|BGSU student Yushan Sui
listens to Robert Levin’s comments as part of a master class Friday at BGSU. The class was the first
event in the David D. Dubois Piano Festival and Competition (Photo: J.D.
The weather outside on Saturday may have been frightful, but sounds inside Kobacker Hall on the Bowling
Green State University campus were certainly delightful.
Seventeen high school pianists, the semifinalist in the inaugural David Dubois Piano Competition,
delivered finely honed performances of music by the classical masters, Bach, Beethoven, Haydn and Liszt,
Performances that had people wondering how the judges would winnow the field to the finalists who would
play Sunday, and then decide who would receive the top prizes.
The competition was one dimension of a program supported by the David D. Dubois Trust intended to enhance
the piano program in the BGSU College of Musical Arts.
The college was chosen as the beneficiary of the endowment through a competitive process. Bob Swinehart,
a Dubois trustee, said 17 schools applied for the endowment.
BGSU’s application "just came to the top," Swinehart said. There was "no question"
that it was the best.
Swinehart said the trustees were impressed by the range of activities included.
In addition to the competition, the festival included a master class for university students with pianist
and scholar Robert Levin followed by a talk on Mozart. Levin also performed a Festival Series concert
Saturday. Funding for undergraduate pianists to do community outreach and attend summer music festivals
will be implemented later.
The trust was funding the competition. The pianists were vying for $3,000 for the top prize and $2,000
and $1,000 for second and third.
Those generous amounts helped attract a talented pool of pianists, said Dr. Laura Melton, the BGSU
faculty member who coordinated the application process and the event itself.
Competitors came from as far as South Carolina and Pittsburgh.
Brooke Evans, an 18-year-old Findlay pianist who studies with Melton, said playing in the competition
"was a lot of pressure, but it’s exciting. It gives you something to work toward."
Cathy Li, 16, traveled from the Pittsburgh area with her family to participate on the recommendation of
her teacher. On Sunday morning she said she was "really surprised" to have made the cut as one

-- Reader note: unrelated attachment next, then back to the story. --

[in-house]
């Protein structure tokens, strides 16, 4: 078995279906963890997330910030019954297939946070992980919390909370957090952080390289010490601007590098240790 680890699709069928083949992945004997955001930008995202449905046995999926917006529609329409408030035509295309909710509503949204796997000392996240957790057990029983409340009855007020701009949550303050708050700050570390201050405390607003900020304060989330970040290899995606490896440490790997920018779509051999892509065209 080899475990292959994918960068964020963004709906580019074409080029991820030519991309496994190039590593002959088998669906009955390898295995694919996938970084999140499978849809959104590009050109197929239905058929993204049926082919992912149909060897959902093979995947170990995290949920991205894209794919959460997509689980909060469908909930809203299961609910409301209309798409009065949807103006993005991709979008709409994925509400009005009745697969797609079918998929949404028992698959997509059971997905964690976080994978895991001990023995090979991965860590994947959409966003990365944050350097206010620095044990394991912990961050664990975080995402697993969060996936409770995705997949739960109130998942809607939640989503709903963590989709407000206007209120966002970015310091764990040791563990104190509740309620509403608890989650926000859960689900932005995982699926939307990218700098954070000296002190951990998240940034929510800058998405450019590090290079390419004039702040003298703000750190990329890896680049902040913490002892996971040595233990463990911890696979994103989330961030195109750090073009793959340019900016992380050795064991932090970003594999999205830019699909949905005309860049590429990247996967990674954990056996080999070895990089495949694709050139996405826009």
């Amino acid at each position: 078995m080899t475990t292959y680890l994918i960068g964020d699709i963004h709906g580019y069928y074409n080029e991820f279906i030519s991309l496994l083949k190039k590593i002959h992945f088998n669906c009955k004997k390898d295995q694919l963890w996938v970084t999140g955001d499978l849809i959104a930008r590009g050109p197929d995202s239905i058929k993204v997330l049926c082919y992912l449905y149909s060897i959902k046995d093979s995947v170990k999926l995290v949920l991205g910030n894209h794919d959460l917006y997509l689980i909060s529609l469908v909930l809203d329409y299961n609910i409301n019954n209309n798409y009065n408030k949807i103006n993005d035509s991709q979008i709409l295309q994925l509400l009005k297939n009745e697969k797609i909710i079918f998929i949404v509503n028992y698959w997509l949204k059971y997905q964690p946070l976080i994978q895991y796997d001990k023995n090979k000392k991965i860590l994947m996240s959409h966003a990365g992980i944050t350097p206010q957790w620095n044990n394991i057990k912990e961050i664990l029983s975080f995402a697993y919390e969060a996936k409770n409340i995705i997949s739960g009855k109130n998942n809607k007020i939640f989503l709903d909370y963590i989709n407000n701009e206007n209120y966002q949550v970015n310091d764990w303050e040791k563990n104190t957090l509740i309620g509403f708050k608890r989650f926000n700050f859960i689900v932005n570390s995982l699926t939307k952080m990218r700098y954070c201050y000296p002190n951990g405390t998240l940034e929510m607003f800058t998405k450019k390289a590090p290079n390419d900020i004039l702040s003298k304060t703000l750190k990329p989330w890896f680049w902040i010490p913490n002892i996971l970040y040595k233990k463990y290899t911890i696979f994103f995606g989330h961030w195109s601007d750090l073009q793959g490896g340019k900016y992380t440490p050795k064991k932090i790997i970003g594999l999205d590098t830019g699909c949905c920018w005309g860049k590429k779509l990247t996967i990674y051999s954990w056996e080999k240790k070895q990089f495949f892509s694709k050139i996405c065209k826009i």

of eight finalists. "I played one of my pieces a little too fast," she said of her performance
in the first round.
Regardless of how well she did she felt the event was a good experience.
Her father Hong Li said he tells his daughter to relax. "That’s how you play well."
He said he and his wife remain relaxed as well.
Not so for all parents. Tom Causby drove up with his daughter, Naomi, and wife, Suzie, for the event.
"Of course, we’re nervous," he said. "You just want your child to play perfectly."
"We can barely breathe," Mrs. Causby added.
Finalist Naomi Causby, 16, said her teacher suggested it would be a good place to try out the pieces she
would use for college auditions.
Causby has set her sights high – Eastman School of Music, Juilliard and Curtis Institute.
She’s been working on the Bach, Beethoven and Liszt pieces for about a year, and said "I played the
best I could."
Dr. Robert Satterlee, one of the judges for the event, said there are elements of style and technique
that are objective
"But on another level, it’s how they speak to you," he said, "and that’s subjective."
The judges for the semifinal round were BGSU faculty members Satterlee, Melton, Dr. Thomas Rosenkranz and
Dr. Solungga Fang-Tzu Liu. They were joined on Sunday by Alvin Chow, of Oberlin Conservatory, to judge
The winner was Arianna Korting, 16, Gates Mills. Second was Brook Zhang, 16, Gahanna, and third place was
split between Causby and Danni Feng, 17, Lasalle, Ontario, Canada.
Honorable mentions went to Iris Jang, 16, Westerville, and Heather Shen, 15, Birmingham, Mich.
Other finalists were Li and Miguel Morrissey, 16, a student at the Interlochen Arts Academy in Michigan
from Port Charlotte, Fla.
Two local musicians were semifinalists Michael Lenahan, 16, Rossford, and Amy Fan, 15, Bowling Green.
"It was very close," Melton said of the judges’ final decision. "Definitely there was a
group at the top. They all played at a very high level."
As she told several competitors, on another day the rankings could have been different.
The event also showed, Melton said, that the competition can draw pianists from afar, but also that this
area has a wealth of talent.
The winner said she was pleased with her performance. Though she does get nervous before playing, those
nerves are quelled.
"I enjoyed bringing the music out," Korting said. She loves to play for an audience, and
"I think of the judges as an audience. I want them to have the same feeling that an audience would
She plans to go on to a conservatory and then a performing career.
After the competition, Dubois trustee Swinehart had his own judgment. "It was a spectacular weekend
of piano. I was amazed at the ability these youngsters have."
As to giving the endowment to BGSU, he said: "We made the right choice."